Bigger bang from charitable distributions
Joel Dresang: Art, let’s talk about a tax provision that’s available for older retirees. It’s called the qualified charitable distribution. You told me recently that it’s one of the most exciting things you’ve seen in tax planning in a long time.
Art Rothschild: Yes, Joel. Tax planning and excitement, usually words that don’t go well together, but if you can get money back for doing something a certain way, and if it happens to involve tax planning, I’d encourage anyone to consider this opportunity.
Joel: So basically, what is it: a qualified charitable distribution?
Art: A qualified charitable distribution, or QCD, is simply a distribution directly from an IRA to a charitable organization by an individual at least 70½. And they’re limited to $100,000 per year.
Joel: So, and this has been available for a while. Congress made it a permanent provision a couple of years ago. Why is it so appealing now?
Art: Joel, it’s been available. It wasn’t appealing in the past because, quite frankly, most individuals just didn’t want to go take the extra steps of having money paid from their IRA to the charity, and they didn’t get much extra benefit. They would be able to itemize, take the deduction.
Congress significantly increased the standard deduction. So more individuals now will be taking the standard deduction, not itemizing. And doing the QCD, in effect, gives them an exclusion from their income, which is like getting an extra tax deduction on top of the standard deduction. So a tremendous benefit now to doing your charitable contributions this way.
Joel: Do you have an example to help illustrate?
Art: Yes. I’ll give you a monetary example. If someone gives $10,000 to a charitable organization directly from their IRA, and if they’re in a 22% tax bracket, they save $2,200. If they’re in a 12% tax bracket, that same $10,000 would save them $1,200 and possibly even more.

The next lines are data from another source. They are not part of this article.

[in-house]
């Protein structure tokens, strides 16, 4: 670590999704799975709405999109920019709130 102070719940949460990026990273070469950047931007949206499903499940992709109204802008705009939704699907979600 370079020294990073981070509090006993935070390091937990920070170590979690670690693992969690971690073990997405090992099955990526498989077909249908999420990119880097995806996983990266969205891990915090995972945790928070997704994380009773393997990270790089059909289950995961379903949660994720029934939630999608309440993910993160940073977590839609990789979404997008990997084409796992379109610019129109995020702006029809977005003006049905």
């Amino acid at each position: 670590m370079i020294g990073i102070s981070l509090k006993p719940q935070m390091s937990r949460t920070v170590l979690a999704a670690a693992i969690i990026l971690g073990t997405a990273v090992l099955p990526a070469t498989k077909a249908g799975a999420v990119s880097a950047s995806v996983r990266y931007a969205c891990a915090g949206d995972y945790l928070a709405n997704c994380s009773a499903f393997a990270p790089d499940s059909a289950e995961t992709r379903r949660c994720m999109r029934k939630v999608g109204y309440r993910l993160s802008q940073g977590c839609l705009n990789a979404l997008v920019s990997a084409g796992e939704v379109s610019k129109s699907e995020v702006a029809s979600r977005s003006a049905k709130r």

Joel: And possibly even more? That includes Social Security benefits?
Art: Yes. This is a quirk to the tax law, that Social Security benefits are taxed more, the higher your income. So by doing a qualified charitable distribution, you reduce your income and thereby would reduce that tax on Social Security. So there’s possibly a higher tax benefit to someone in a lower tax bracket, and that’s pretty interesting.
Joel: And this gets pretty complicated, and each individual’s circumstances are different, so you’d want to talk to your tax advisor about this. What’s a first step that people should take?
Art: The first step for anyone who’s giving money to charity is to take a look at your tax return if you’re over 70½. See if you itemized last year. Take a look at the tax tables, see what the standard deduction for you would be this year. And if you’re going to be taking a standard deduction, and if you are charitable, I’d encourage you to call your investment advisor, call your tax advisor and explore doing a qualified charitable distribution. Probably save you money.
Art Rothschild is vice president and investment advisor at Landaas & Company.
Joel Dresang is vice president-communications at Landaas & Company.
(initially posted August 1, 2018)
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